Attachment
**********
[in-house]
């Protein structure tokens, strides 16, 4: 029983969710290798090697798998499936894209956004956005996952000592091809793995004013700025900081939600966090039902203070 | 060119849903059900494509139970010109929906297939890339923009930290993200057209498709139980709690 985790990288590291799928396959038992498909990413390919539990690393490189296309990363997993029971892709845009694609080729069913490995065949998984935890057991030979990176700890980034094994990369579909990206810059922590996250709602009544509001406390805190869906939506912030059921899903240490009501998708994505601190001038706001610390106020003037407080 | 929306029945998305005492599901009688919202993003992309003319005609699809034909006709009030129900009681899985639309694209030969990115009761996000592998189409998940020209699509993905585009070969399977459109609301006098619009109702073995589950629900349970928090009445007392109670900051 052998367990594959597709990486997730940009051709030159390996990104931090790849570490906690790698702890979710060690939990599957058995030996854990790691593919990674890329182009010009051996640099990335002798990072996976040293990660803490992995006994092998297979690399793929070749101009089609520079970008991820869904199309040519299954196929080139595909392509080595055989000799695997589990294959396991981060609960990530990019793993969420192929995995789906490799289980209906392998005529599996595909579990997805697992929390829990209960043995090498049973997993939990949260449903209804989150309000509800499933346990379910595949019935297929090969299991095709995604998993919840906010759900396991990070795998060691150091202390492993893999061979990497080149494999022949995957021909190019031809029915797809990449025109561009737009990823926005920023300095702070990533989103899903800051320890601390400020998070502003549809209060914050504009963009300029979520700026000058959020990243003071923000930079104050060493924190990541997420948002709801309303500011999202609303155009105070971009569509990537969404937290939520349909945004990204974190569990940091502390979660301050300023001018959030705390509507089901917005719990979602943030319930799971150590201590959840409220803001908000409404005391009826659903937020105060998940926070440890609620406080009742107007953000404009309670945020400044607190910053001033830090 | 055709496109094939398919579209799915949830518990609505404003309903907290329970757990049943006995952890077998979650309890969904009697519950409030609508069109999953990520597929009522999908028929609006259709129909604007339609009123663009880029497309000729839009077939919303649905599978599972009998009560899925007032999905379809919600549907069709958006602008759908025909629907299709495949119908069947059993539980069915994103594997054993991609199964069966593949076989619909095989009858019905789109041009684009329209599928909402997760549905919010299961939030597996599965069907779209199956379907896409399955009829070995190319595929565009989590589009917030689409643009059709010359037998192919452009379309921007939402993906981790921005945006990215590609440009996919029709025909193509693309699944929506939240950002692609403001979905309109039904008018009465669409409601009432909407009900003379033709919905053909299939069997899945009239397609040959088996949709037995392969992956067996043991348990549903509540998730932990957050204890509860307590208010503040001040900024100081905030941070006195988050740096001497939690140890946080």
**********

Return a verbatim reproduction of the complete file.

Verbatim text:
[in-house]
């Protein structure tokens, strides 16, 4: 029983969710290798090697798998499936894209956004956005996952000592091809793995004013700025900081939600966090039902203070 | 060119849903059900494509139970010109929906297939890339923009930290993200057209498709139980709690 985790990288590291799928396959038992498909990413390919539990690393490189296309990363997993029971892709845009694609080729069913490995065949998984935890057991030979990176700890980034094994990369579909990206810059922590996250709602009544509001406390805190869906939506912030059921899903240490009501998708994505601190001038706001610390106020003037407080 | 929306029945998305005492599901009688919202993003992309003319005609699809034909006709009030129900009681899985639309694209030969990115009761996000592998189409998940020209699509993905585009070969399977459109609301006098619009109702073995589950629900349970928090009445007392109670900051 052998367990594959597709990486997730940009051709030159390996990104931090790849570490906690790698702890979710060690939990599957058995030996854990790691593919990674890329182009010009051996640099990335002798990072996976040293990660803490992995006994092998297979690399793929070749101009089609520079970008991820869904199309040519299954196929080139595909392509080595055989000799695997589990294959396991981060609960990530990019793993969420192929995995789906490799289980209906392998005529599996595909579990997805697992929390829990209960043995090498049973997993939990949260449903209804989150309000509800499933346990379910595949019935297929090969299991095709995604998993919840906010759900396991990070795998060691150091202390492993893999061979990497080149494999022949995957021909190019031809029915797809990449025109561009737009990823926005920023300095702070990533989103899903800051320890601390400020998070502003549809209060914050504009963009300029979520700026000058959020990243003071923000930079104050060493924190990541997420948002709801309303500011999202609303155009105070971009569509990537969404937290939520349909945004990204974190569990940091502390979660301050300023001018959030705390509507089901917005719990979602943030319930799971150590201590959840409220803001908000409404005391009826659903937020105060998940926070440890609620406080009742107007953000404009309670945020400044607190910053001033830090 | 055709496109094939398919579209799915949830518990609505404003309903907290329970757990049943006995952890077998979650309890969904009697519950409030609508069109999953990520597929009522999908028929609006259709129909604007339609009123663009880029497309000729839009077939919303649905599978599972009998009560899925007032999905379809919600549907069709958006602008759908025909629907299709495949119908069947059993539980069915994103594997054993991609199964069966593949076989619909095989009858019905789109041009684009329209599928909402997760549905919010299961939030597996599965069907779209199956379907896409399955009829070995190319595929565009989590589009917030689409643009059709010359037998192919452009379309921007939402993906981790921005945006990215590609440009996919029709025909193509693309699944929506939240950002692609403001979905309109039904008018009465669409409601009432909407009900003379033709919905053909299939069997899945009239397609040959088996949709037995392969992956067996043991348990549903509540998730932990957050204890509860307590208010503040001040900024100081905030941070006195988050740096001497939690140890946080």